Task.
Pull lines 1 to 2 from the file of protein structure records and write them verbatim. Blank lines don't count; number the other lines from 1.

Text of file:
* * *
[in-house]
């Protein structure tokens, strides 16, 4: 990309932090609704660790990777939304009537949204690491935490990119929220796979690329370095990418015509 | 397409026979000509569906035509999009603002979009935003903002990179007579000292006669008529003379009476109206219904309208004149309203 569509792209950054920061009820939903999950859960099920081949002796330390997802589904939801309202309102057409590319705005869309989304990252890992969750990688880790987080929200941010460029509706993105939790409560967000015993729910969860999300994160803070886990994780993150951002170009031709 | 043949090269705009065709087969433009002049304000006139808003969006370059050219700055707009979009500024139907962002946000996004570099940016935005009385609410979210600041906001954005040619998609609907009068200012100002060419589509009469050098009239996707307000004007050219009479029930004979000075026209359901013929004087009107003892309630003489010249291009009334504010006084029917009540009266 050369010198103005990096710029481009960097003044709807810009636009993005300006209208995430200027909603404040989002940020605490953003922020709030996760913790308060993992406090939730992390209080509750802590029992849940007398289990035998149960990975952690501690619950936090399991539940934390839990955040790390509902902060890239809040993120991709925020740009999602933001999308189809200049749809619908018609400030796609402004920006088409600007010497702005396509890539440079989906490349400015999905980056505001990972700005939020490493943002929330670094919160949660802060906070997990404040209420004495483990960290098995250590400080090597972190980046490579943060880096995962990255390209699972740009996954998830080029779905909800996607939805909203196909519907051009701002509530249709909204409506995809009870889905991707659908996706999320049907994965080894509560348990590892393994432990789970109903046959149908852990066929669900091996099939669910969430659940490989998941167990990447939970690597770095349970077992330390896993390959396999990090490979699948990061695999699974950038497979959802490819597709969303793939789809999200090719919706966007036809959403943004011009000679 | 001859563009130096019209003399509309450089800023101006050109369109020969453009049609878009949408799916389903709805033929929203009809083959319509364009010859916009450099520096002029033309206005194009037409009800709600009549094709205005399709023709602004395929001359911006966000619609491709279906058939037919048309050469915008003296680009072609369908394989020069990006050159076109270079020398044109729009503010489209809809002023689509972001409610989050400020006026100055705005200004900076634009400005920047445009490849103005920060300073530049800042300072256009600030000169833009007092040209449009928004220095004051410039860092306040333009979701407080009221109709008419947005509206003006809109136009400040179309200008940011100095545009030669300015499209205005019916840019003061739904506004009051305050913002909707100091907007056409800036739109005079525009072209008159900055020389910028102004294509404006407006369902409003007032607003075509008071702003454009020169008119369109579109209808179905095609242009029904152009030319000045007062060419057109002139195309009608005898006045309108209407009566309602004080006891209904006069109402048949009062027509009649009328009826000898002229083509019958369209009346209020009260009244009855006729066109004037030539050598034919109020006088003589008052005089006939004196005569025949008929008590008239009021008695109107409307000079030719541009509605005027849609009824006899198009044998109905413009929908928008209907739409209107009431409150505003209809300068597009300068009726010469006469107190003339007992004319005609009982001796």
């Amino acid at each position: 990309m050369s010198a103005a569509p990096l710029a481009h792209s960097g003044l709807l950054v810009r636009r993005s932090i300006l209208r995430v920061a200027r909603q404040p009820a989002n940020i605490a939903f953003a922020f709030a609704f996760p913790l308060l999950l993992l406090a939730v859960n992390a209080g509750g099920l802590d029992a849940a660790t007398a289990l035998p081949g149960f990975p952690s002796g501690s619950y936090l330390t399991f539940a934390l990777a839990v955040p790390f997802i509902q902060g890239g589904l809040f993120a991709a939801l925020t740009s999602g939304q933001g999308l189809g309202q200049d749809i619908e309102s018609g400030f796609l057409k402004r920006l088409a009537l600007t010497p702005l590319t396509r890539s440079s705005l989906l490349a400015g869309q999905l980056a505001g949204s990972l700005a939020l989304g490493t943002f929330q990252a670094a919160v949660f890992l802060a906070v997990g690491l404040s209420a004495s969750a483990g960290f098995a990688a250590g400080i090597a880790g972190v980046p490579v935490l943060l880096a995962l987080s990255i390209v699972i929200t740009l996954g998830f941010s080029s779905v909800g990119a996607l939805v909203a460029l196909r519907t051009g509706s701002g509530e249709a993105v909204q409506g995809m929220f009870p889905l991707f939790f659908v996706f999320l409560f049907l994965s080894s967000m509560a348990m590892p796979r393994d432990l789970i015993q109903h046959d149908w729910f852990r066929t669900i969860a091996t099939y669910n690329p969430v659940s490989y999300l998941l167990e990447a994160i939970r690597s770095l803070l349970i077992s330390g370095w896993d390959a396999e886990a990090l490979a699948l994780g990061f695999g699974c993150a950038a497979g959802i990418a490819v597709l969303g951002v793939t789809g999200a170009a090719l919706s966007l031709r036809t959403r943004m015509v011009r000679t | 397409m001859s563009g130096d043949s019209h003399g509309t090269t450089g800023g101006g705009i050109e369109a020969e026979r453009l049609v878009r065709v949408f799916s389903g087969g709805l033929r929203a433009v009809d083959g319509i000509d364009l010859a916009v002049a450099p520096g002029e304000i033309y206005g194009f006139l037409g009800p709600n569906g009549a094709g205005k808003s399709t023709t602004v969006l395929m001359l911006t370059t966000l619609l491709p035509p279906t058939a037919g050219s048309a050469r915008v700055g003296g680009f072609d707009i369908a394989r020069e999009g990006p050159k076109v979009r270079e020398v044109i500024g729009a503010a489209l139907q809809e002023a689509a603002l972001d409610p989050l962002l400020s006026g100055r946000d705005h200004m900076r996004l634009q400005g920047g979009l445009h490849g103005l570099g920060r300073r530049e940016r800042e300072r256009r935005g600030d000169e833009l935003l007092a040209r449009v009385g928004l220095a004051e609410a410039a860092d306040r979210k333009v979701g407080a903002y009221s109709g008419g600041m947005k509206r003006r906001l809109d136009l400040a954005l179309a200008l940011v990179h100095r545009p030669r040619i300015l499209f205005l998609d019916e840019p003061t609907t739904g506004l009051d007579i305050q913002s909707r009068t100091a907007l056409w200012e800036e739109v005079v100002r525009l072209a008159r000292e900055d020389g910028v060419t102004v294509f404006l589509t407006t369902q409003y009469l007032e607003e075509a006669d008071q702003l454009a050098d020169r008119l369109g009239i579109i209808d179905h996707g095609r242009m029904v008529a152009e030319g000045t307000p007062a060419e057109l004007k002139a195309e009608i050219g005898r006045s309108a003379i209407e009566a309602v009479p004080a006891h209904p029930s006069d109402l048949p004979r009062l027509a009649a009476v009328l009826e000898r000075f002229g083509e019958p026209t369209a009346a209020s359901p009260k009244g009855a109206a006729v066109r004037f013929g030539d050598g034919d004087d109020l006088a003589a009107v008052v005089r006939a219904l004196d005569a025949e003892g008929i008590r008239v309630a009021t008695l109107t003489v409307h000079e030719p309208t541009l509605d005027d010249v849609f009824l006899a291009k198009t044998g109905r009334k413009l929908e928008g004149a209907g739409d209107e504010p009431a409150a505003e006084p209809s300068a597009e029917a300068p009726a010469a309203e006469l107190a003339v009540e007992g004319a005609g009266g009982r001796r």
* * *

[in-house]
């Protein structure tokens, strides 16, 4: 990309932090609704660790990777939304009537949204690491935490990119929220796979690329370095990418015509 | 397409026979000509569906035509999009603002979009935003903002990179007579000292006669008529003379009476109206219904309208004149309203 569509792209950054920061009820939903999950859960099920081949002796330390997802589904939801309202309102057409590319705005869309989304990252890992969750990688880790987080929200941010460029509706993105939790409560967000015993729910969860999300994160803070886990994780993150951002170009031709 | 043949090269705009065709087969433009002049304000006139808003969006370059050219700055707009979009500024139907962002946000996004570099940016935005009385609410979210600041906001954005040619998609609907009068200012100002060419589509009469050098009239996707307000004007050219009479029930004979000075026209359901013929004087009107003892309630003489010249291009009334504010006084029917009540009266 050369010198103005990096710029481009960097003044709807810009636009993005300006209208995430200027909603404040989002940020605490953003922020709030996760913790308060993992406090939730992390209080509750802590029992849940007398289990035998149960990975952690501690619950936090399991539940934390839990955040790390509902902060890239809040993120991709925020740009999602933001999308189809200049749809619908018609400030796609402004920006088409600007010497702005396509890539440079989906490349400015999905980056505001990972700005939020490493943002929330670094919160949660802060906070997990404040209420004495483990960290098995250590400080090597972190980046490579943060880096995962990255390209699972740009996954998830080029779905909800996607939805909203196909519907051009701002509530249709909204409506995809009870889905991707659908996706999320049907994965080894509560348990590892393994432990789970109903046959149908852990066929669900091996099939669910969430659940490989998941167990990447939970690597770095349970077992330390896993390959396999990090490979699948990061695999699974950038497979959802490819597709969303793939789809999200090719919706966007036809959403943004011009000679 | 001859563009130096019209003399509309450089800023101006050109369109020969453009049609878009949408799916389903709805033929929203009809083959319509364009010859916009450099520096002029033309206005194009037409009800709600009549094709205005399709023709602004395929001359911006966000619609491709279906058939037919048309050469915008003296680009072609369908394989020069990006050159076109270079020398044109729009503010489209809809002023689509972001409610989050400020006026100055705005200004900076634009400005920047445009490849103005920060300073530049800042300072256009600030000169833009007092040209449009928004220095004051410039860092306040333009979701407080009221109709008419947005509206003006809109136009400040179309200008940011100095545009030669300015499209205005019916840019003061739904506004009051305050913002909707100091907007056409800036739109005079525009072209008159900055020389910028102004294509404006407006369902409003007032607003075509008071702003454009020169008119369109579109209808179905095609242009029904152009030319000045007062060419057109002139195309009608005898006045309108209407009566309602004080006891209904006069109402048949009062027509009649009328009826000898002229083509019958369209009346209020009260009244009855006729066109004037030539050598034919109020006088003589008052005089006939004196005569025949008929008590008239009021008695109107409307000079030719541009509605005027849609009824006899198009044998109905413009929908928008209907739409209107009431409150505003209809300068597009300068009726010469006469107190003339007992004319005609009982001796």